As a patriotic Australian myself I am outraged when players who were born and raised in this country up and leave to represent seemingly more illustrious European nations.  There should be a better sense of honour about one’s birthplace, instead players are mercenaries for hire should they have the right passport. Take Eduardo of Croatia for example, granted he had been living in Croatia since he was 14, but he was more than happy enough to play for the Croatian national team.

The players who move to their country of representation at an early age are perhaps forgiven as they have lived there for much of their adolescent lives and thus would feel an affiliation for their adopted country.

Here is where we move into another fuzzy area of nationality particularly in regards to Turkish immigrants in Germany. You would think that many players that were born in Germany would favour the chance to represent them, but the likes of Hamit Altintop and his brother Halil favour their country of heritage. However there is also the strange example of Mehmet Scholl, who went on to represent Germany. This is perhaps an interesting precedent to note.

Turkish immigrants, even if they are born in Germany, are ineligible for German citizenship. Which then leads us to the question of why so many Poles do not follow the Turkish immigrants lead? Miroslav Klose, Lukas Podolski, Lukas Sinkiewicz and Piotr Trochowski have all chosen Germany over the country of their heritage. Why not too the Swiss? (i.e. Olivier Neuville) And why not the Spanish? (i.e. Gonzalo Castro and Mario Gomez). What is it about the Turks that makes them feel separate from the other immigrants in the country? Why is it that players like Nuri Sahin then choose to represent Turkey? What is their drive? Do they not have the same respect and feelings for Germany as the other immigrants? Or is it truly just a legal loophole?

What drives me to write this article is the recent defection of Liverpool reserves keeper Dean Bouzanis (rated by Rafael Benitez as the best keeper in the world in his age bracket) from Australia to Greece. Although Bouzanis has stated that he has not yet decided on his international future, his decision to play for the Greek U-19 team has all but confirmed his allegiances. Not all the blame must rest with the youngster however as the FFA has not done all that was possible to keep him interested in Australia. He is rarely called up for the junior teams as he should so rightly be commanding a place in the first team of any of the youth ranks.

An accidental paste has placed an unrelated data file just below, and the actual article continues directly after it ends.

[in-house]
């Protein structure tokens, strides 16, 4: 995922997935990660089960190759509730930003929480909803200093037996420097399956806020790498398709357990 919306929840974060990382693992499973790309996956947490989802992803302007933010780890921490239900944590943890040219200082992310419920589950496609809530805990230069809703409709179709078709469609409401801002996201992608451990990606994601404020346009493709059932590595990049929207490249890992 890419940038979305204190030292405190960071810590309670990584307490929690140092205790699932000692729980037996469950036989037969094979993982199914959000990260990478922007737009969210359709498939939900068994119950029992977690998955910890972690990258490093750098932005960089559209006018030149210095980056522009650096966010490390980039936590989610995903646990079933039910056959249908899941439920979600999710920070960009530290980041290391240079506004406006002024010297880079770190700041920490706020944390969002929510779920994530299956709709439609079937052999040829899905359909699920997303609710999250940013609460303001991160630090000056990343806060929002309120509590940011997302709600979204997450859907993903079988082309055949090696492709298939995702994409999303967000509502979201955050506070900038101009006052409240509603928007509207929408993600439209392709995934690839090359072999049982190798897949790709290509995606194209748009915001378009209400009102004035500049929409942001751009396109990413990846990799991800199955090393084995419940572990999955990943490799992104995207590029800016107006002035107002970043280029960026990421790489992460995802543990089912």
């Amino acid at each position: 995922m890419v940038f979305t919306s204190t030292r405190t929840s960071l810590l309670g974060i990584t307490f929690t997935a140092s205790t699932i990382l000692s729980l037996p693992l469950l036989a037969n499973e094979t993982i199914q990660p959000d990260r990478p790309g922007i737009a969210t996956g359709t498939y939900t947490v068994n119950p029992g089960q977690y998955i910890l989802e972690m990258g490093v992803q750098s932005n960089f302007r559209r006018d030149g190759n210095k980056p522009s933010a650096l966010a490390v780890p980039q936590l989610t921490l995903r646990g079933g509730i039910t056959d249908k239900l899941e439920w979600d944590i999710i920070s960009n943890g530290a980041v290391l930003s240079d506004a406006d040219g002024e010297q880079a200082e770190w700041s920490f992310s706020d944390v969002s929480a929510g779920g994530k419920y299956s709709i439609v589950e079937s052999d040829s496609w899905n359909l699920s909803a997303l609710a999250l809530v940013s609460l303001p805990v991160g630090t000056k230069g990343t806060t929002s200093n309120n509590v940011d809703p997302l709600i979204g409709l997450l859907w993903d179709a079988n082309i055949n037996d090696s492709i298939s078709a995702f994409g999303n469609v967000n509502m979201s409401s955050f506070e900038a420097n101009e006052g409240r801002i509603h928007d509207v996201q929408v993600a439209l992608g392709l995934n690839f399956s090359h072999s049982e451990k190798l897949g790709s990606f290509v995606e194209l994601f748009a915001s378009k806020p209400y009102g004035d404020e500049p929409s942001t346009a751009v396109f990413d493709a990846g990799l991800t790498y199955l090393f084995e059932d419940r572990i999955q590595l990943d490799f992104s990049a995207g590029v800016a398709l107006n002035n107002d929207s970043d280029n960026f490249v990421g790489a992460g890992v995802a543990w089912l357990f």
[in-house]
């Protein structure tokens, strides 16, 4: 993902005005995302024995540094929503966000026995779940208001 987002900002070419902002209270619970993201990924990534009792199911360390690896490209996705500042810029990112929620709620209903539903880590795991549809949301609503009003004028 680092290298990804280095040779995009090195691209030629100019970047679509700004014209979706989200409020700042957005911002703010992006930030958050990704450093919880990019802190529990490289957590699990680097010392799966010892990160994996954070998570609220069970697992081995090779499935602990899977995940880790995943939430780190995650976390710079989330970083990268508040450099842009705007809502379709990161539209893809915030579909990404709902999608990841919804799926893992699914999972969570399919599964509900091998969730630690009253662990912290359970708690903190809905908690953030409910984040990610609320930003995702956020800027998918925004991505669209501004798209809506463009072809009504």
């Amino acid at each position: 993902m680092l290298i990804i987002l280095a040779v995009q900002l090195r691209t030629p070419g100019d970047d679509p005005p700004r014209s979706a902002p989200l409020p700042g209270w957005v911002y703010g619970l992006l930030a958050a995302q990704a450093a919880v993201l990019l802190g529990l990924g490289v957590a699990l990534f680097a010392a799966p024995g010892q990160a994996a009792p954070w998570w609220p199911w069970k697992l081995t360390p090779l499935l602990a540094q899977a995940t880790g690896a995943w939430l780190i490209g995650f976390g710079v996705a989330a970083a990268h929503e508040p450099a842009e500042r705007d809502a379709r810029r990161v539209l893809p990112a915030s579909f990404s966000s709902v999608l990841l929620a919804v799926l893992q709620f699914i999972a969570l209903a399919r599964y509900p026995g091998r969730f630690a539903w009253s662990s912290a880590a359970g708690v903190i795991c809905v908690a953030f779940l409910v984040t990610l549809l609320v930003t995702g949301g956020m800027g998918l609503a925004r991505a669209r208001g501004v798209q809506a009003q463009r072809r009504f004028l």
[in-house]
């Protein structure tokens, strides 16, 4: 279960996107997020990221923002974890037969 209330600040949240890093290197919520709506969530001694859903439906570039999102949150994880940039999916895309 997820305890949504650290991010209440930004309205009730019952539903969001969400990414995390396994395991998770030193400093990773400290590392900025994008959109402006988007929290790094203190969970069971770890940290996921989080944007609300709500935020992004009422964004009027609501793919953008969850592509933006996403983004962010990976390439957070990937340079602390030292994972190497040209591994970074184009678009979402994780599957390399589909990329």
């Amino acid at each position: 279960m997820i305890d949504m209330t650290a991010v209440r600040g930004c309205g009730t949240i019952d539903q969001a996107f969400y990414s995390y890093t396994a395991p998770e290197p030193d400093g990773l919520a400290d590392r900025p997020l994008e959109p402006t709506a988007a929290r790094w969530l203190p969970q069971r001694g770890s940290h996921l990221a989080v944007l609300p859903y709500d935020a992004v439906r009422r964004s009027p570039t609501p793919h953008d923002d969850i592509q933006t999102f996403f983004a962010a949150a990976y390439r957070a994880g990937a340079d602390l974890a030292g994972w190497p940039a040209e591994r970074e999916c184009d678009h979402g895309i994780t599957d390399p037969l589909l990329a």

What infuriates people most as supporters of Australia is the absolutely abysmal excuses given by Bouzanis in a recent interview with a Greek radio station. He made claim to Greece’s better history in major competitions, apart from the Euro 2004 victory and 2 qualifications for the World Cup there is not much more success; Ease of transportation was another excuse given, which granted is worthy of consideration due to the long and strenuous journey from England to Australia for home games.

Overall the reaction from Bouzanis was not exactly convincing for someone who supposedly had their heart set on playing for the Australian national team. If one truly wishes to represent their country with pride, they will go to any lengths to do that. Transportation and glory are hardly worth mentioning when it comes down to one’s passion for their national team. Look at the likes of Harry Kewell and Brett Emerton who give their hearts to play for the Socceroos every time there is the possibility of a call-up.  Why are there so many that don’t see playing for their country as a privilege and not a burden? Possibly one of the unanswerable questions unless you are one of those who chooses the county of their heritage over the country of their birth.

One hopes that in the future there will be less and less of this particularly in the culturally diverse nations of the world like Australia, Canada and the US.  We want our national teams to be true representations of their nation. The fact that there are Greek and Croatian descended players in the national team shows the ethnic diversity of a country. More players need to realise this and hopefully with time they will realise their feelings for the countries of their birth. For are we not all at heart patriots and lovers of our countries?


Published: Friday, 21st Mar 2008